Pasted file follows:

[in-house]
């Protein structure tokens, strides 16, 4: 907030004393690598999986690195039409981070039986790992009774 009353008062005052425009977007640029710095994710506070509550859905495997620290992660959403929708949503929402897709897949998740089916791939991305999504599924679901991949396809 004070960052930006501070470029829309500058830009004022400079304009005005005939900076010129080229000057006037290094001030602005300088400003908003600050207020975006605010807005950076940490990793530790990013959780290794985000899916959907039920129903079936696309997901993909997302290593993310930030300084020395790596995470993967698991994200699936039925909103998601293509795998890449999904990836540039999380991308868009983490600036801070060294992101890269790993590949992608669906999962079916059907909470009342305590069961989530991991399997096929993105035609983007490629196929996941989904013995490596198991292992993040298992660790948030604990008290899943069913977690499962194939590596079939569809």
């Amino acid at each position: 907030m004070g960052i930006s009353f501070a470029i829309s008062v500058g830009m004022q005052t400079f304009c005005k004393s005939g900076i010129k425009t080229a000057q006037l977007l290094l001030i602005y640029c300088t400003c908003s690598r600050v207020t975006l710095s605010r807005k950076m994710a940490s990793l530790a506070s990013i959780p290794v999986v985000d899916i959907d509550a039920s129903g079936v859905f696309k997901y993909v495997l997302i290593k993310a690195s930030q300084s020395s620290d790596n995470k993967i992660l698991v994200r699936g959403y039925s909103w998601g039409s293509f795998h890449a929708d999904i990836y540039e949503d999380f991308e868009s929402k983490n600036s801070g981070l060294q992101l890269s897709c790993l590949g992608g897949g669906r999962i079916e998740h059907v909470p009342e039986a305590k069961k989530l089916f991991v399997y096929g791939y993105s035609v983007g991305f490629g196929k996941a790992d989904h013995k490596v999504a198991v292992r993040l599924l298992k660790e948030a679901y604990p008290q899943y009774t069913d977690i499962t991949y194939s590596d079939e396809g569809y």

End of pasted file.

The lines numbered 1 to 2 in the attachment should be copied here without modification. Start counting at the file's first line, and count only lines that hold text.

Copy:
[in-house]
């Protein structure tokens, strides 16, 4: 907030004393690598999986690195039409981070039986790992009774 009353008062005052425009977007640029710095994710506070509550859905495997620290992660959403929708949503929402897709897949998740089916791939991305999504599924679901991949396809 004070960052930006501070470029829309500058830009004022400079304009005005005939900076010129080229000057006037290094001030602005300088400003908003600050207020975006605010807005950076940490990793530790990013959780290794985000899916959907039920129903079936696309997901993909997302290593993310930030300084020395790596995470993967698991994200699936039925909103998601293509795998890449999904990836540039999380991308868009983490600036801070060294992101890269790993590949992608669906999962079916059907909470009342305590069961989530991991399997096929993105035609983007490629196929996941989904013995490596198991292992993040298992660790948030604990008290899943069913977690499962194939590596079939569809």